Such spectacular and serial defeats of shareholder activism warrant a fresh delimitation of the concept of “excessive pay”. From first principles, excessive means going over an acceptable level. Is there a universally recognised “acceptable level” of reasonable pay? Unfortunately, in a free-market economy, the “acceptable level” of salaries is the price established from the equilibrium between demand and supply of labour.
Let us assume that Paterson grade E5 executives in the financial services sector labour market have a market median total guaranteed pay of US$6 000 a month. A bank that succumbs to a “reasonable pay” pressure crusade, paying say US$3 000 a month, making the lowest paid grade 10 times smaller (a surrogate of “reasonableness”) at US$300 per month should be prepared to surrender its executives to talent predators. By picking one end of the stick, one cannot choose not to pick the other end, common wisdom dictates.
The 1:9 salary ratio is internally focused, ignoring what is referred to as external equity. We could begin speaking of “excessive pay”, assuming an unfettered labour market, when a bank pays its E5 executives above the median. A water-tight case would have to be presented to defend paying executives above the median.
Performance bonuses and incentive schemes can result in “huge salaries” often tagged as excessive. Why deny individuals satisfying pre-set performance standards the promised honey-comb? Shifting goal-posts when a target is achieved borders on deceit. The fact that the SAB Miller bosses are to be paid bonuses in a year when company performance is poor cannot cancel their past performance. These executives were offered, among other incentives, share options a few years ago and unfortunately these vested in a period of economic recession.
It’s a conundrum. Should their right to exercise options be denied because company performance is currently bad? Should you sacrifice your high-performing executives as collateral damage to earn a moral victory?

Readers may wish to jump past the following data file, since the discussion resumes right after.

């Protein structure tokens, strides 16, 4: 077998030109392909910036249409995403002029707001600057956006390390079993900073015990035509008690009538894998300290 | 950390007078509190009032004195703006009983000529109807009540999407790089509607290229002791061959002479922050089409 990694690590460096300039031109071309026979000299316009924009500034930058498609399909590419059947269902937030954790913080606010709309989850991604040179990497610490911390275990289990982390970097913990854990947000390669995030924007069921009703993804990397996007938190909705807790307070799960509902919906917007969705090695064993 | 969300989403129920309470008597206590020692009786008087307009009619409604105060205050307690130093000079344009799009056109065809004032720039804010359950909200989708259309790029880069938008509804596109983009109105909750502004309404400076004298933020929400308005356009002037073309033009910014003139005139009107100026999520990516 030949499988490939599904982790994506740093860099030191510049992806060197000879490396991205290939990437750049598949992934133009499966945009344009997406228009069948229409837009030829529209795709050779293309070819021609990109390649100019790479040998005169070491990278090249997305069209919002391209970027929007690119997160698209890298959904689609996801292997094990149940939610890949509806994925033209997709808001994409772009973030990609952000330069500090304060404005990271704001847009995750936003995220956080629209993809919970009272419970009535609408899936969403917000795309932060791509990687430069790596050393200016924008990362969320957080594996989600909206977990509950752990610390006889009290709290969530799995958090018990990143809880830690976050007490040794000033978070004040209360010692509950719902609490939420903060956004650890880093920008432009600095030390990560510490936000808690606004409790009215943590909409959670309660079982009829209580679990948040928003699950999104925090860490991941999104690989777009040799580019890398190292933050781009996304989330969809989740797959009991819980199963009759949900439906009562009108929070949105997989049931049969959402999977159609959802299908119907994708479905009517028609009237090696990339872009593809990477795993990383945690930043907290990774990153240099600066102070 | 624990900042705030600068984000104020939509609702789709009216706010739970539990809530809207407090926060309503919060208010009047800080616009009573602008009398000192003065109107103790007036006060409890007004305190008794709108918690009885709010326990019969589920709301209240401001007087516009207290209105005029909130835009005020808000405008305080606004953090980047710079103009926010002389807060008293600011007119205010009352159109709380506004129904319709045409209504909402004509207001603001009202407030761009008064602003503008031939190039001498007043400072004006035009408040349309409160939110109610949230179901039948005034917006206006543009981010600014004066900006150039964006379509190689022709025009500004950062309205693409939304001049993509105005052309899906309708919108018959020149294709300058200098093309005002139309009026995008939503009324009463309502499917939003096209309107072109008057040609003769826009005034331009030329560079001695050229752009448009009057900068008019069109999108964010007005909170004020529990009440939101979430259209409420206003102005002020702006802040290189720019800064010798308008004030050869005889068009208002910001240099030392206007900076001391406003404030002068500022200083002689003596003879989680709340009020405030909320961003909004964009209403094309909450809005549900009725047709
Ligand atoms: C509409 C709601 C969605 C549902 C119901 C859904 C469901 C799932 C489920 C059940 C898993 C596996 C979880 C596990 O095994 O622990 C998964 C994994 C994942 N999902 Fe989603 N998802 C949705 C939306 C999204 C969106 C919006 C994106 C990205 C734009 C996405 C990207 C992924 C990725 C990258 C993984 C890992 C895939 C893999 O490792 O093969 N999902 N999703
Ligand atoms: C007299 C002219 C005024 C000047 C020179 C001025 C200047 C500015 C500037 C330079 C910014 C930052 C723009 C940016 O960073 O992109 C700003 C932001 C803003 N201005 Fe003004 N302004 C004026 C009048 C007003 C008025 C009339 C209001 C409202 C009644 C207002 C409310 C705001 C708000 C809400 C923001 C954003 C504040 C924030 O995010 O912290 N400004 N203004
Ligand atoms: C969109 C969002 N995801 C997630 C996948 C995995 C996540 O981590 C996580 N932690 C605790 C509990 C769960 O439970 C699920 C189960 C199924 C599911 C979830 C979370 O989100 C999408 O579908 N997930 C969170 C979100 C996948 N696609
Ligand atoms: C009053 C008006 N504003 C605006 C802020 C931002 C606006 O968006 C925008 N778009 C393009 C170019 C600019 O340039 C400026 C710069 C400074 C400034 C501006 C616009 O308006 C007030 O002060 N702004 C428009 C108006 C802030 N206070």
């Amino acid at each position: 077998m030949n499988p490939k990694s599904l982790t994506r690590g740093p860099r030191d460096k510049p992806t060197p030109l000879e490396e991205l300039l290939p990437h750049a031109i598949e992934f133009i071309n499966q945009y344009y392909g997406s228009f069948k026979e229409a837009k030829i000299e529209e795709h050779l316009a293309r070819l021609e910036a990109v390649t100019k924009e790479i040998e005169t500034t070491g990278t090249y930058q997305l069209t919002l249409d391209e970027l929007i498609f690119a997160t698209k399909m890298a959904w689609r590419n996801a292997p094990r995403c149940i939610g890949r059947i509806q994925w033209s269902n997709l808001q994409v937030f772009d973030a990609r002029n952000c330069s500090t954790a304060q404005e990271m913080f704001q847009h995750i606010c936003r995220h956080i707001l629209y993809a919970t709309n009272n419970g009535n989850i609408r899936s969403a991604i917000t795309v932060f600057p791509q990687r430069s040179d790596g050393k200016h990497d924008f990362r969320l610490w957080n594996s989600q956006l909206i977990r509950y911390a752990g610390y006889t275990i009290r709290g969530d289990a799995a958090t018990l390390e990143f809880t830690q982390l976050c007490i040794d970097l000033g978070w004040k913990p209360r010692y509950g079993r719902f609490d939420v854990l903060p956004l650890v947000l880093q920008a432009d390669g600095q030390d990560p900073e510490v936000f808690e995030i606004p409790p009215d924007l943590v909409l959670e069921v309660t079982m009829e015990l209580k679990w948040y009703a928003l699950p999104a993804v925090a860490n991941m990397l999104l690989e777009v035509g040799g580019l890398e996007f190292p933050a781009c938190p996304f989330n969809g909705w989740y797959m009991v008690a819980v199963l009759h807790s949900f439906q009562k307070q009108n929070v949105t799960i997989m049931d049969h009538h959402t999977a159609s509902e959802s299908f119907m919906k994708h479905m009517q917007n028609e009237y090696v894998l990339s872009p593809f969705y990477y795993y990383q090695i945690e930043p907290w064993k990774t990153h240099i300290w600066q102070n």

A high-performing commercial state-owned enterprise in Sadc posted good results for 2008, the year the recession began biting. In 2009, the board refused to approve bonus payments arguing it was not “moral” to splash cash in the midst of a recession. Incensed by the decision, the rainmaker CEO just packed his bags. They clutched onto a “moral victory” while he left with his rainmaking kit.
With “excessive pay” defined from a moral standpoint we should be prepared to dump the free market economy archetype in whole or in part for a regulated labour market like Cuba where the pay of skilled personnel is basically the same. Market competitiveness is not a strategic risk factor as the movement of labour is correspondingly highly regulated, rendering the risk of brain drain next to zero. Is this the route we want to take on our path towards “reasonable pay”?
Executive pay is a complex issue which cannot be solved through mandatory salary disclosures. Not even the hope of a shareholders thumbs-down can guarantee curbing what is seen as “excessive pay”. The inescapable reality is that a number of executive directors own investment companies that control sizeable chunks of the firms they serve.
It has been said that the butcher and the surgeon earn their living from the knife. The butcher cuts to kill. The surgeon cuts to heal. In “sanitising” salaries, a butcher approach will kill our rainmakers.
Steve Jobs, CEO of Apple is still earning a salary of US$1 per annum.
Can mandatory salary disclosure curb ‘excessive pay’? Share at firstname.lastname@example.org.